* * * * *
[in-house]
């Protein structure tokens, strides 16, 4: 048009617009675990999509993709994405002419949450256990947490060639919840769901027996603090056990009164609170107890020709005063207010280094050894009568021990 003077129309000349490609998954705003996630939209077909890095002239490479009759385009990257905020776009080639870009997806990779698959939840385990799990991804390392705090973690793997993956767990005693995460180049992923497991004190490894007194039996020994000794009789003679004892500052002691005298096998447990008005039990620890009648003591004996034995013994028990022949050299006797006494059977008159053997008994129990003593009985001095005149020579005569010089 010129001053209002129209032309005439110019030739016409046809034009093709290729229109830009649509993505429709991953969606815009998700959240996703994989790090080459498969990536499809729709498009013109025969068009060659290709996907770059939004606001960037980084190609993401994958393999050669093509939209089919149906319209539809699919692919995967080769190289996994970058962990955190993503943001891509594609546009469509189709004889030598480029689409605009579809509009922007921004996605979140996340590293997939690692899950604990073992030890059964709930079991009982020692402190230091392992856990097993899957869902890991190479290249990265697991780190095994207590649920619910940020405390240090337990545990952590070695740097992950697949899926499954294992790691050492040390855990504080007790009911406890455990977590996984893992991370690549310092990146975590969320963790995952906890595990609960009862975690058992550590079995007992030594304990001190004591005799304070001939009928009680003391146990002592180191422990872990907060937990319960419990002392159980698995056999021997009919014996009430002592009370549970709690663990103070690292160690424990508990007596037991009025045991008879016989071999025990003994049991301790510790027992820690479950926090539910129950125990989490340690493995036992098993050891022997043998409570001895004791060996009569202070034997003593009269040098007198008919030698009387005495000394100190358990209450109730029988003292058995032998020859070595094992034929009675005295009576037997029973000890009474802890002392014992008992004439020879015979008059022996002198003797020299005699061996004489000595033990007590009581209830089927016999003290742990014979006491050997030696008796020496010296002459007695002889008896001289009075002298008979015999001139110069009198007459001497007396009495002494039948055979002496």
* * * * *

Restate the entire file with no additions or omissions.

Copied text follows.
[in-house]
């Protein structure tokens, strides 16, 4: 048009617009675990999509993709994405002419949450256990947490060639919840769901027996603090056990009164609170107890020709005063207010280094050894009568021990 003077129309000349490609998954705003996630939209077909890095002239490479009759385009990257905020776009080639870009997806990779698959939840385990799990991804390392705090973690793997993956767990005693995460180049992923497991004190490894007194039996020994000794009789003679004892500052002691005298096998447990008005039990620890009648003591004996034995013994028990022949050299006797006494059977008159053997008994129990003593009985001095005149020579005569010089 010129001053209002129209032309005439110019030739016409046809034009093709290729229109830009649509993505429709991953969606815009998700959240996703994989790090080459498969990536499809729709498009013109025969068009060659290709996907770059939004606001960037980084190609993401994958393999050669093509939209089919149906319209539809699919692919995967080769190289996994970058962990955190993503943001891509594609546009469509189709004889030598480029689409605009579809509009922007921004996605979140996340590293997939690692899950604990073992030890059964709930079991009982020692402190230091392992856990097993899957869902890991190479290249990265697991780190095994207590649920619910940020405390240090337990545990952590070695740097992950697949899926499954294992790691050492040390855990504080007790009911406890455990977590996984893992991370690549310092990146975590969320963790995952906890595990609960009862975690058992550590079995007992030594304990001190004591005799304070001939009928009680003391146990002592180191422990872990907060937990319960419990002392159980698995056999021997009919014996009430002592009370549970709690663990103070690292160690424990508990007596037991009025045991008879016989071999025990003994049991301790510790027992820690479950926090539910129950125990989490340690493995036992098993050891022997043998409570001895004791060996009569202070034997003593009269040098007198008919030698009387005495000394100190358990209450109730029988003292058995032998020859070595094992034929009675005295009576037997029973000890009474802890002392014992008992004439020879015979008059022996002198003797020299005699061996004489000595033990007590009581209830089927016999003290742990014979006491050997030696008796020496010296002459007695002889008896001289009075002298008979015999001139110069009198007459001497007396009495002494039948055979002496």